An anionic surfactant may be used as an emulsifier in this non-crosslinking polymerization step. Representative examples of such surfactants may include: alkyl aryl sulfonates such as sodium dodecyl benzene sulfonate, potassium dodecyl benzene sulfonate and sodium alkyl benzene sulfonate; alkyl sulfonates such as sodium dodecyl sulfonate and potassium dodecyl sulfonate; sulfates such as sodium dodecyl sulfate, sodium octyl sulfate and sodium octadecyl sulfate; salts of rosin acid such as potassium rosinate and sodium rosinate; and fatty acid salts such as potassium oleate and potassium stearate. Generally, it may be preferably used in an amount of 0.1 to 5 parts per 100 parts by weight of the total monomers used.

In addition, mercaptans such as t-dodecyl mercaptan and n-dodecyl mercaptan; terpenes such as dipentene and t-terpene; and halogenated hydrocarbons such as chloroform and carbon tetrachloride may be used as a chain transfer agent. It may be suitably used in an amount of 0.5 to 6 parts per 100 parts by weight of the total monomers used.

The non-crosslinking emulsion polymerization may be carried out at a temperature ranging from 50 C. to 90 C., preferably from 60 C. to 85 C. for a period of 2 to 12 hours.

Subsequently, in the second polymerization step (crosslinking polymerization step), additional monomer mixture as used in the first step(non-crosslinking polymerization step), an acrylamide inter-particle crosslinking agent and a crosslinking agent are further introduced into the non-crosslinked latex obtained in the first step.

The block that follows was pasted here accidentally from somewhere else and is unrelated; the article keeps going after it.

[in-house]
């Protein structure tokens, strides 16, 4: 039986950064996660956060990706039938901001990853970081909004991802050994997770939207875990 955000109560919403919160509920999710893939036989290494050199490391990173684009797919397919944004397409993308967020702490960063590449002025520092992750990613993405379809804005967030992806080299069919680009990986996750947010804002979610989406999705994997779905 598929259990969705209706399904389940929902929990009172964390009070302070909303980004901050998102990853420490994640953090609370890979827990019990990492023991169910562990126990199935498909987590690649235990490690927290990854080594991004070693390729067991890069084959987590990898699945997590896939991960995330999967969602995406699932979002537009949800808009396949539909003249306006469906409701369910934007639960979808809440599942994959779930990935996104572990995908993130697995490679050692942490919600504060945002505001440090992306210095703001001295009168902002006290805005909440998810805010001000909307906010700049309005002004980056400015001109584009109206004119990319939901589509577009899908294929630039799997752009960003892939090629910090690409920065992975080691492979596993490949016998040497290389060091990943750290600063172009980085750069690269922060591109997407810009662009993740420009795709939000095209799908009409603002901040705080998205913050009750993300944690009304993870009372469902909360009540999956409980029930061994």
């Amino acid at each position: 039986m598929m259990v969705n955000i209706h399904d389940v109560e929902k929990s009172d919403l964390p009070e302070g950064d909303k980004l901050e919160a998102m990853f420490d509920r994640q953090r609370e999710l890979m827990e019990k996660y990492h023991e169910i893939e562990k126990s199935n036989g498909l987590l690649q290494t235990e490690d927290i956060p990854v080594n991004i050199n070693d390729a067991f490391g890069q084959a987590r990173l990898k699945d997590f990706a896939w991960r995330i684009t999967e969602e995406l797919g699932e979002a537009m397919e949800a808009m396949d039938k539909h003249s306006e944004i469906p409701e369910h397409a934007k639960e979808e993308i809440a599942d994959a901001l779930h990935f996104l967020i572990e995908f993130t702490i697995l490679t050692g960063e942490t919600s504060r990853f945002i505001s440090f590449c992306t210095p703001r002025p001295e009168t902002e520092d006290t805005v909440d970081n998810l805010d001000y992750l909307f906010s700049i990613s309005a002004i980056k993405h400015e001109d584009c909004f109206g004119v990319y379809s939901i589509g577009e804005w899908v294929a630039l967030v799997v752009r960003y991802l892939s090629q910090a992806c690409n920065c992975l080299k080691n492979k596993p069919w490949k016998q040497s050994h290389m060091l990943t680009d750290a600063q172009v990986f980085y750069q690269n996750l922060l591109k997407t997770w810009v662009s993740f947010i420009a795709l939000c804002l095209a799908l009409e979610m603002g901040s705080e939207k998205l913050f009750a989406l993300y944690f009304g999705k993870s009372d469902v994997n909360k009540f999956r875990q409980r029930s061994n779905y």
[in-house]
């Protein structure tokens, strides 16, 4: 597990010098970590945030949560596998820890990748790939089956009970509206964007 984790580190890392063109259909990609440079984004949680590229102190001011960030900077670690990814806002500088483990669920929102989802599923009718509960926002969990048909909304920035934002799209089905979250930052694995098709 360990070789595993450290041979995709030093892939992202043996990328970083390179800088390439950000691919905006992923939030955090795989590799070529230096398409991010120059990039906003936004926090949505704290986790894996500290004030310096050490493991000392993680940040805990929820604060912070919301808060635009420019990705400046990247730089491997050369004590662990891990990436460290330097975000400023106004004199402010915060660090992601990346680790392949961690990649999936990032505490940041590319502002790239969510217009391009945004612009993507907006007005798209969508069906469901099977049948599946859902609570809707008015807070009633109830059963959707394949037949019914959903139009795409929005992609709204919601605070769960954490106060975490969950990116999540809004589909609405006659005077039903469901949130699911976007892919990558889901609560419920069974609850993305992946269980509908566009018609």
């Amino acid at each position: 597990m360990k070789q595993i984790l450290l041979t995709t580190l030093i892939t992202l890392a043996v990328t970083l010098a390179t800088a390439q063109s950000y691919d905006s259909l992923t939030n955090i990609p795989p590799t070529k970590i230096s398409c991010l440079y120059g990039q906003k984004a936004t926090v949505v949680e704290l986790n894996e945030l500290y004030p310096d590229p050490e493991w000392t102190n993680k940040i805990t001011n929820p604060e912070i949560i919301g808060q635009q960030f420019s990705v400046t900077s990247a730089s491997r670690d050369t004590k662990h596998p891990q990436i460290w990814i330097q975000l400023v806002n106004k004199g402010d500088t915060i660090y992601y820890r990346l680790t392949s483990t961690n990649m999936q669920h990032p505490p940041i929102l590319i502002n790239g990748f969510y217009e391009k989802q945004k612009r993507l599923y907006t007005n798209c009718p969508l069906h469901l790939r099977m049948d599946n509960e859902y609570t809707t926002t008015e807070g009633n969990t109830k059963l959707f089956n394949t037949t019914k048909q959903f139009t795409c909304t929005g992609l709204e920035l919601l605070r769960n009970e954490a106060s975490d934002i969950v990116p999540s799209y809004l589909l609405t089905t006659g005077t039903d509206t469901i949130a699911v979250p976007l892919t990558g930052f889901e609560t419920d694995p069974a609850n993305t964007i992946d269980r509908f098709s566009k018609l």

Examples of the acrylamide inter-particle crosslinking agent may include N-hydroxy alkyl acrylamides such as N-methylol acrylamide and N-alkyl ether acrylamide derivatives such as N-methyl ether acrylamide. These agents may be employed alone or in combination with each other. A suitable amount of the inter-particle crosslinking agent employed in the crosslinking polymerization step may range from 0.1 to 15 parts, preferably from 0.5 to 4 parts by weight of the total monomers used in this step.

The crosslinking polymerization is carried out, in the presence of the inter-particle crosslinking agent and the crosslinking agent, using the additional monomer mixture consisting of 0 to 50%, preferably from 10 to 30% by weight of the aromatic vinyl monomer, 30 to 90%, preferably from 40 to 60% by weight of the acrylic monomer, and 5 to 50%, preferably from 20 to 40% by weight of the cyanide compound.

Examples of the cross-linking agent may include: vinyl compounds such as divinylbenzene; vinyl aromatic compounds such as divinyltoluene and divinylxylene; allyl compounds such as N,N-diallylmelamine; allyl vinyl compounds such as allyl acrylate; vinylidene compounds such as ethylene glycol dimethacrylate; allyl vinylidene compounds such as allyl methacrylate; and diacrylate compounds such as hexane diol diacrylate. It may be suitably used in an amount of 0.1 to 5 parts, preferably from 0.5 to 2 parts per 100 parts by weight of the total monomers employed.